Mar. 14, 2014—A brain-mapping study of patients with schizophrenia has found that areas associated with the ability to imitate are impaired, providing new support for the theory that deficits in this basic cognitive skill may underlie the profound difficulty with social interactions that characterize the disorder.
Mar. 3, 2014—The original thesis of John Ridley Stroop, who discovered one of the most famous tasks in cognitive psychology while studying for his doctoral degree at Peabody College, was donated to Vanderbilt by his son Fred.
Feb. 3, 2014—A study has found that the time it takes neural networks in the brain to make decisions is remarkably stable regardless of size: a finding that could make it easier to achieve the goal of the President's BRAIN Initiative established last spring.
Jan. 10, 2014—Read about faculty and staff awards and achievements in the latest edition of "Kudos."
Jan. 8, 2014—Members of Vanderbilt Peabody College of education and human development faculty were named in the 2014 Edu-Scholar Public Presence Rankings, which recognizes university-based academics who are contributing substantially to public debates about K-12 and higher education.
Dec. 23, 2013—This year’s most popular research stories plumbed mysteries of the brain, examined complex social phenomena, shed light on dark matter, uncovered a surprising link between our three greatest health threats and more.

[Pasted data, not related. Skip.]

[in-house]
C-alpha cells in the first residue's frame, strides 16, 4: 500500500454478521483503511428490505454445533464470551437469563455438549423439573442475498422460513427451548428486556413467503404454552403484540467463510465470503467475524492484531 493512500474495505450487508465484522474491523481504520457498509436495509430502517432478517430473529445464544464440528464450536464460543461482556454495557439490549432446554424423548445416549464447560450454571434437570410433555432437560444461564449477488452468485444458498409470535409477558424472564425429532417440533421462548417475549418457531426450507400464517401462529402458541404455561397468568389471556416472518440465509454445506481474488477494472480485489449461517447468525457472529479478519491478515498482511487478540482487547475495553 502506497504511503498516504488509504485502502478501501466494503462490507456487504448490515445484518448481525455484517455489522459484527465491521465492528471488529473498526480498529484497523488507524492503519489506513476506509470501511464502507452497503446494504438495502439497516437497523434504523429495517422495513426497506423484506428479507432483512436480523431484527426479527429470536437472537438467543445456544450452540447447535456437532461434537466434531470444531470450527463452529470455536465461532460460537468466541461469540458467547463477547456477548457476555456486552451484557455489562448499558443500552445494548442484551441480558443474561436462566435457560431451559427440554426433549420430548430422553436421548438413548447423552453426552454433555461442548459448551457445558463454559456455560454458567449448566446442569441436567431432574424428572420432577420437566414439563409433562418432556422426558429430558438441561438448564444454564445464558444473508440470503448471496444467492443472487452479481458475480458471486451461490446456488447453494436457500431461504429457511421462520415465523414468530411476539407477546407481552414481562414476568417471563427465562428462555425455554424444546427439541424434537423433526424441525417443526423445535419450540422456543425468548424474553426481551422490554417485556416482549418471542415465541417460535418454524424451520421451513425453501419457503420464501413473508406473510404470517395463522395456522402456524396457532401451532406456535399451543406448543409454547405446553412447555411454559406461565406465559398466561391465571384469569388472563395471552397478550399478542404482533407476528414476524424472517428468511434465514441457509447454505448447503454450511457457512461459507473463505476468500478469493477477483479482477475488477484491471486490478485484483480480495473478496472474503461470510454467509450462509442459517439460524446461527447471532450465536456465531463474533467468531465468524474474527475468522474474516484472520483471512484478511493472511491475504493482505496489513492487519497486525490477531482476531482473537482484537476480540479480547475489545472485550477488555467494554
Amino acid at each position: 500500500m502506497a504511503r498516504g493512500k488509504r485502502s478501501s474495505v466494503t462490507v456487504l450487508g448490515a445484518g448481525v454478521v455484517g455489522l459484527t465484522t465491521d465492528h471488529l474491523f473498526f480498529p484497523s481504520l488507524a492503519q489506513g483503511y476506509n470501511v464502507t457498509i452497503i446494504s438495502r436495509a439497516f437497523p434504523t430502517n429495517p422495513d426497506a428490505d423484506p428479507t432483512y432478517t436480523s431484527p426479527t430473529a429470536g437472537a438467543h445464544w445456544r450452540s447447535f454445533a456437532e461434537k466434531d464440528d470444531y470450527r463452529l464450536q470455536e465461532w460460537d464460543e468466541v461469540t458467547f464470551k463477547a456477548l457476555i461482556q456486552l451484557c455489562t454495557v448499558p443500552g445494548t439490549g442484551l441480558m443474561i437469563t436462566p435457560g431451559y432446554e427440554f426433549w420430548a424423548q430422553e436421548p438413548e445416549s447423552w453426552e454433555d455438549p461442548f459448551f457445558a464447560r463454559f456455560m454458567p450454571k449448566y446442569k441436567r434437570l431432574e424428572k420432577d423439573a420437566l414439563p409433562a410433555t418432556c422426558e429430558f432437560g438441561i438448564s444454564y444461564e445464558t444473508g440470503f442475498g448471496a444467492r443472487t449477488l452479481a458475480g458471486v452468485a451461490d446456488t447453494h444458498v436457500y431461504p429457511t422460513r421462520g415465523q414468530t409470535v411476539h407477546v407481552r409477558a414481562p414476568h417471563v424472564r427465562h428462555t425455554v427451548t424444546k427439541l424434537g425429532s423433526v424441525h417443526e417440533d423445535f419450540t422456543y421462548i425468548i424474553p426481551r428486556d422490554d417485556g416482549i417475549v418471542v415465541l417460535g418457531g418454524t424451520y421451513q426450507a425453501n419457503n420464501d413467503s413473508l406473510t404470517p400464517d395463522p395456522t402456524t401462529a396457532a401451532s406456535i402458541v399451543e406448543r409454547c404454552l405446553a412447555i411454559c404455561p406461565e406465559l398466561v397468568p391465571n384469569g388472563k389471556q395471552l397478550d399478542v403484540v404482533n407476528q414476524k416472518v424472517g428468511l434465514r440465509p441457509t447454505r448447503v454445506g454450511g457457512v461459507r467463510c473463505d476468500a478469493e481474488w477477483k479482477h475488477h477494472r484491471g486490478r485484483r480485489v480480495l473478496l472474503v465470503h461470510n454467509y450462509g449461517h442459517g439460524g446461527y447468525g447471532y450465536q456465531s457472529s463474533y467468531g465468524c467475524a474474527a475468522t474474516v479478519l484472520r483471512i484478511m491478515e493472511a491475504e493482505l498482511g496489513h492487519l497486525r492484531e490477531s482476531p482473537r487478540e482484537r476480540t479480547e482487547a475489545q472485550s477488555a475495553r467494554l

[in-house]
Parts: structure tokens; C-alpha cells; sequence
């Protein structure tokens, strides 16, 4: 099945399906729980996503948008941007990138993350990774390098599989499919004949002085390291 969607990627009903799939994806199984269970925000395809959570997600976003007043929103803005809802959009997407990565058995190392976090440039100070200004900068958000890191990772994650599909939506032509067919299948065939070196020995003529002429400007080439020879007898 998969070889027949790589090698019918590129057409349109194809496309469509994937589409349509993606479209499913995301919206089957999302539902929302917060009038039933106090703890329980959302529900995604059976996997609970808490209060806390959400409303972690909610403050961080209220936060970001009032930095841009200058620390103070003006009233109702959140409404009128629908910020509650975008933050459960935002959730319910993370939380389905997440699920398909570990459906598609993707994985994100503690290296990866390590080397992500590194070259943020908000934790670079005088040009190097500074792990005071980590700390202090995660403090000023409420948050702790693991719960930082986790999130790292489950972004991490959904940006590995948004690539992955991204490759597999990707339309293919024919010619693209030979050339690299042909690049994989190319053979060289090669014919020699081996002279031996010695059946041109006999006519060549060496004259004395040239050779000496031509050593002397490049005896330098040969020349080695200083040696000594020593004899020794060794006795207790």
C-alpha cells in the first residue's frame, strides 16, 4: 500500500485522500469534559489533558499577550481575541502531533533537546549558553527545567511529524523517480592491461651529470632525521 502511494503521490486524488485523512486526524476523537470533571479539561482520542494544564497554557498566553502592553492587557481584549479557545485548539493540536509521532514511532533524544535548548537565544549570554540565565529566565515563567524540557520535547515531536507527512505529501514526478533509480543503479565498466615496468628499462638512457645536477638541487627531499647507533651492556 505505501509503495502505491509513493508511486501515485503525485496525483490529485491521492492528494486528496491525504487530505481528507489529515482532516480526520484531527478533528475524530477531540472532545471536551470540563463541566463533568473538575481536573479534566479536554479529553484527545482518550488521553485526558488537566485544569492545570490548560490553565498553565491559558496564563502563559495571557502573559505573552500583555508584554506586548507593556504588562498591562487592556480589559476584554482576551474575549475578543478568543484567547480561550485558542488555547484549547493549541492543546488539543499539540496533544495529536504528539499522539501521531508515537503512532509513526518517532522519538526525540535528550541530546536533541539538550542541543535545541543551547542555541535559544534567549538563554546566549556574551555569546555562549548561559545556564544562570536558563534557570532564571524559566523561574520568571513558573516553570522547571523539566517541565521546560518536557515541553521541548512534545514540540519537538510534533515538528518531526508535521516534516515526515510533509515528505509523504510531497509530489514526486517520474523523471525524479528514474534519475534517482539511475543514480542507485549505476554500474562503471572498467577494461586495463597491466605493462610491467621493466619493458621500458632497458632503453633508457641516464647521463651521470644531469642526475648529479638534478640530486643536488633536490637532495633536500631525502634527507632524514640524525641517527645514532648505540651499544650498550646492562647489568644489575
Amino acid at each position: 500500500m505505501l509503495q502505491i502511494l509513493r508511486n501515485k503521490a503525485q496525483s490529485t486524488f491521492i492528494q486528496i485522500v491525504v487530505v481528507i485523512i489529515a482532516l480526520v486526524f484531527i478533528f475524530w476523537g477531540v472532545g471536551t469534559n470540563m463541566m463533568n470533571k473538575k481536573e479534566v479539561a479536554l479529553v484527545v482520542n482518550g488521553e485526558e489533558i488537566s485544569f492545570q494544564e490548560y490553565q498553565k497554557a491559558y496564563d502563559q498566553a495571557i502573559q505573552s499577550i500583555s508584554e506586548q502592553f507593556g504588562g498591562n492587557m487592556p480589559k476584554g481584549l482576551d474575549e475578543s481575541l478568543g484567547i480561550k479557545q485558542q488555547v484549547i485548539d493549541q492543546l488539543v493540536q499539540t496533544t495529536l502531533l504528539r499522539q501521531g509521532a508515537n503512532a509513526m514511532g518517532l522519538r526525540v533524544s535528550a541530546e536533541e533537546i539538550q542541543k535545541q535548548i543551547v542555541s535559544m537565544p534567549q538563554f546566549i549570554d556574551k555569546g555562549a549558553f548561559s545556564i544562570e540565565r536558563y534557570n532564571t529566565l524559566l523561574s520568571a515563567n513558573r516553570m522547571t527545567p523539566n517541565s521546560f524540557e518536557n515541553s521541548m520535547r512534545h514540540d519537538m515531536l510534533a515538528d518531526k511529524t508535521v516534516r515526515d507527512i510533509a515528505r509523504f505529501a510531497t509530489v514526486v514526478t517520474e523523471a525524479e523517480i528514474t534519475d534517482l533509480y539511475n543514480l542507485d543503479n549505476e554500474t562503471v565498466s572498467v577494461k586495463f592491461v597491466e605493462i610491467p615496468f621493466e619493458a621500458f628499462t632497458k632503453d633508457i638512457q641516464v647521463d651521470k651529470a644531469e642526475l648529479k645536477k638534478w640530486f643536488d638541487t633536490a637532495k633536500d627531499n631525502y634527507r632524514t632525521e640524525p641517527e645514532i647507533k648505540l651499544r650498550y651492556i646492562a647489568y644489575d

Dec. 4, 2013—A new study has found that skilled typists can’t identify the positions of many of the keys on the QWERTY keyboard and that novice typists don’t appear to learn key locations in the first place.
Dec. 3, 2013—Peabody's Bethany Rittle-Johnson was one of a select group of education professionals invited to participate in the National Governors Association Expert Roundtable for Strengthening Early Mathematics Education.
Nov. 14, 2013—Jon Kaas is the 2014 recipient of the George A. Miller Prize in Cognitive Neuroscience, which recognizes individuals whose research has had a revolutionary impact on the field.
Oct. 30, 2013—With the help of computerized eye trackers, new research finds that at least 50 percent of people can see the movement of their own hand even in the absence of all light.
Oct. 30, 2013—See how a wireless capsule could help during minimally invasive surgeries Why magnesium and vitamin D are a match made in heaven And do you really see the S in the USA network logo? Watch this QuickVU roundup of research stories.
Oct. 9, 2013—New research by postdoctoral fellow Kaitlin Toner suggests liberals and conservatives are about equally convinced of the correctness of their views, but extremists are more likely than moderates to feel their views are superior.